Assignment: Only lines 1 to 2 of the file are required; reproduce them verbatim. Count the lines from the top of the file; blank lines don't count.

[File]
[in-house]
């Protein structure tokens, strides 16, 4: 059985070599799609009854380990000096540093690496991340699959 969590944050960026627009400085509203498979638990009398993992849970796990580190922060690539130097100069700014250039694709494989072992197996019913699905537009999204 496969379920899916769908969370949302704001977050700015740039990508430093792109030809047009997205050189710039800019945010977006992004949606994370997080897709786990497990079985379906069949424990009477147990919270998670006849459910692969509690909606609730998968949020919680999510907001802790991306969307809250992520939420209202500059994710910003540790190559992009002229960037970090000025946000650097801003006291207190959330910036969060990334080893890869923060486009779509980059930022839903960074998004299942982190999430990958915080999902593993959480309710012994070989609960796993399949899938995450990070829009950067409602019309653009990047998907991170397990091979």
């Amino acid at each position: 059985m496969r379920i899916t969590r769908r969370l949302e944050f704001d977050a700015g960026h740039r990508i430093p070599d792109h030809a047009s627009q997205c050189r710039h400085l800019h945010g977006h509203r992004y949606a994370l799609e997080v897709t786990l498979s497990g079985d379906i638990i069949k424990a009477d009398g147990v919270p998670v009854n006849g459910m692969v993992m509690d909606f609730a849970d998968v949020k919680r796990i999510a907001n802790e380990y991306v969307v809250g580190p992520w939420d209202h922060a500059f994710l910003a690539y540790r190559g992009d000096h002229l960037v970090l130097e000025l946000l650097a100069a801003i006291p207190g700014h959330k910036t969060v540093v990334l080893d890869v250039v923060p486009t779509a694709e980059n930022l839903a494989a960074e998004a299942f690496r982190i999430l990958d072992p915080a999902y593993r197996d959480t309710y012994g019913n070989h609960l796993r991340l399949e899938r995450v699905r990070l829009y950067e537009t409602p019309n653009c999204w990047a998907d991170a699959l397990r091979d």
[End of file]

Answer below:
[in-house]
């Protein structure tokens, strides 16, 4: 059985070599799609009854380990000096540093690496991340699959 969590944050960026627009400085509203498979638990009398993992849970796990580190922060690539130097100069700014250039694709494989072992197996019913699905537009999204 496969379920899916769908969370949302704001977050700015740039990508430093792109030809047009997205050189710039800019945010977006992004949606994370997080897709786990497990079985379906069949424990009477147990919270998670006849459910692969509690909606609730998968949020919680999510907001802790991306969307809250992520939420209202500059994710910003540790190559992009002229960037970090000025946000650097801003006291207190959330910036969060990334080893890869923060486009779509980059930022839903960074998004299942982190999430990958915080999902593993959480309710012994070989609960796993399949899938995450990070829009950067409602019309653009990047998907991170397990091979």